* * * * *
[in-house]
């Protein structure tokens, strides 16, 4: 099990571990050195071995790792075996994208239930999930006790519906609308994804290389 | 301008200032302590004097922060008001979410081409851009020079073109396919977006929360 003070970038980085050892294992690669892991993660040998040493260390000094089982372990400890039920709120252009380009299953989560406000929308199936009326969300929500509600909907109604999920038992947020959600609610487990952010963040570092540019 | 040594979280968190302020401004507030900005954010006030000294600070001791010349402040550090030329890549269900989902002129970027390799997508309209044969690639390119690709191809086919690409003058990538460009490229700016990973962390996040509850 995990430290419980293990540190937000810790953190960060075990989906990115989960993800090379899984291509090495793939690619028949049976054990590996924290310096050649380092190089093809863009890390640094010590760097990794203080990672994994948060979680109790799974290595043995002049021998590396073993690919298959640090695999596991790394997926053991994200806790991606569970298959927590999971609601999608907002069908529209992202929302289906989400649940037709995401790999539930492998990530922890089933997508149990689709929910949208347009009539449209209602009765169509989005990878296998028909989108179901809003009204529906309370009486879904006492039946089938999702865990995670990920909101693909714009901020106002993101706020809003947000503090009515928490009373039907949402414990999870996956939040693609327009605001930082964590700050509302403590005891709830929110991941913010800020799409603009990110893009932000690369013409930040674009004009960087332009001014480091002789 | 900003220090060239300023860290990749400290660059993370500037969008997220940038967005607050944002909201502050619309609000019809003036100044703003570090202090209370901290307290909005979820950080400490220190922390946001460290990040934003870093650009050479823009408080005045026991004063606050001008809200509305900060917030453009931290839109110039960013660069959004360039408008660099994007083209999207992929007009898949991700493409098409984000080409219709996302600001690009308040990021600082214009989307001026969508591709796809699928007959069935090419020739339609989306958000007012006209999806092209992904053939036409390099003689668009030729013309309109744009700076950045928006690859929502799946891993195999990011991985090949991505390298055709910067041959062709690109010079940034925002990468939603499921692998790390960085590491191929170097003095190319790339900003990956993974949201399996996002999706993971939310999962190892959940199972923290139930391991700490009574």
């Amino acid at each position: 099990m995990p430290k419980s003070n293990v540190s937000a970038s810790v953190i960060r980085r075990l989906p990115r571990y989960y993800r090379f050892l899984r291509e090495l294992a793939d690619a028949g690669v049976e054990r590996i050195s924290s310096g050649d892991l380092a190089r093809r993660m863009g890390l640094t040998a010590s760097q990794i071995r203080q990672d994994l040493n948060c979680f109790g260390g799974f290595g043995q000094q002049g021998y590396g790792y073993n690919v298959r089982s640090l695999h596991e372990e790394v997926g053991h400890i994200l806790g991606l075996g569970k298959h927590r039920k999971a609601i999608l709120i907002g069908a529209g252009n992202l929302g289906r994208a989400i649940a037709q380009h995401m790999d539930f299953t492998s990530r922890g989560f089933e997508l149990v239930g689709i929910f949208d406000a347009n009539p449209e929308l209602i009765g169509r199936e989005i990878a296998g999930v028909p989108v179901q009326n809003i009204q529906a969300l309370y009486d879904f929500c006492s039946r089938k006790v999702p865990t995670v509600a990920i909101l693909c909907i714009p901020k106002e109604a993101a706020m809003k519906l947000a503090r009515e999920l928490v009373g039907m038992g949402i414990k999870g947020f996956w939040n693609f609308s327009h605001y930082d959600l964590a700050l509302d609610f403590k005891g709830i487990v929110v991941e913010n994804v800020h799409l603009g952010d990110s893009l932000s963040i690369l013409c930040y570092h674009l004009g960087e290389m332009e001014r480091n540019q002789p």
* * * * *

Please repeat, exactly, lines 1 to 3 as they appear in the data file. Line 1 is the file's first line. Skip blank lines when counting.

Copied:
[in-house]
């Protein structure tokens, strides 16, 4: 099990571990050195071995790792075996994208239930999930006790519906609308994804290389 | 301008200032302590004097922060008001979410081409851009020079073109396919977006929360 003070970038980085050892294992690669892991993660040998040493260390000094089982372990400890039920709120252009380009299953989560406000929308199936009326969300929500509600909907109604999920038992947020959600609610487990952010963040570092540019 | 040594979280968190302020401004507030900005954010006030000294600070001791010349402040550090030329890549269900989902002129970027390799997508309209044969690639390119690709191809086919690409003058990538460009490229700016990973962390996040509850 995990430290419980293990540190937000810790953190960060075990989906990115989960993800090379899984291509090495793939690619028949049976054990590996924290310096050649380092190089093809863009890390640094010590760097990794203080990672994994948060979680109790799974290595043995002049021998590396073993690919298959640090695999596991790394997926053991994200806790991606569970298959927590999971609601999608907002069908529209992202929302289906989400649940037709995401790999539930492998990530922890089933997508149990689709929910949208347009009539449209209602009765169509989005990878296998028909989108179901809003009204529906309370009486879904006492039946089938999702865990995670990920909101693909714009901020106002993101706020809003947000503090009515928490009373039907949402414990999870996956939040693609327009605001930082964590700050509302403590005891709830929110991941913010800020799409603009990110893009932000690369013409930040674009004009960087332009001014480091002789 | 900003220090060239300023860290990749400290660059993370500037969008997220940038967005607050944002909201502050619309609000019809003036100044703003570090202090209370901290307290909005979820950080400490220190922390946001460290990040934003870093650009050479823009408080005045026991004063606050001008809200509305900060917030453009931290839109110039960013660069959004360039408008660099994007083209999207992929007009898949991700493409098409984000080409219709996302600001690009308040990021600082214009989307001026969508591709796809699928007959069935090419020739339609989306958000007012006209999806092209992904053939036409390099003689668009030729013309309109744009700076950045928006690859929502799946891993195999990011991985090949991505390298055709910067041959062709690109010079940034925002990468939603499921692998790390960085590491191929170097003095190319790339900003990956993974949201399996996002999706993971939310999962190892959940199972923290139930391991700490009574």
């Amino acid at each position: 099990m995990p430290k419980s003070n293990v540190s937000a970038s810790v953190i960060r980085r075990l989906p990115r571990y989960y993800r090379f050892l899984r291509e090495l294992a793939d690619a028949g690669v049976e054990r590996i050195s924290s310096g050649d892991l380092a190089r093809r993660m863009g890390l640094t040998a010590s760097q990794i071995r203080q990672d994994l040493n948060c979680f109790g260390g799974f290595g043995q000094q002049g021998y590396g790792y073993n690919v298959r089982s640090l695999h596991e372990e790394v997926g053991h400890i994200l806790g991606l075996g569970k298959h927590r039920k999971a609601i999608l709120i907002g069908a529209g252009n992202l929302g289906r994208a989400i649940a037709q380009h995401m790999d539930f299953t492998s990530r922890g989560f089933e997508l149990v239930g689709i929910f949208d406000a347009n009539p449209e929308l209602i009765g169509r199936e989005i990878a296998g999930v028909p989108v179901q009326n809003i009204q529906a969300l309370y009486d879904f929500c006492s039946r089938k006790v999702p865990t995670v509600a990920i909101l693909c909907i714009p901020k106002e109604a993101a706020m809003k519906l947000a503090r009515e999920l928490v009373g039907m038992g949402i414990k999870g947020f996956w939040n693609f609308s327009h605001y930082d959600l964590a700050l509302d609610f403590k005891g709830i487990v929110v991941e913010n994804v800020h799409l603009g952010d990110s893009l932000s963040i690369l013409c930040y570092h674009l004009g960087e290389m332009e001014r480091n540019q002789p």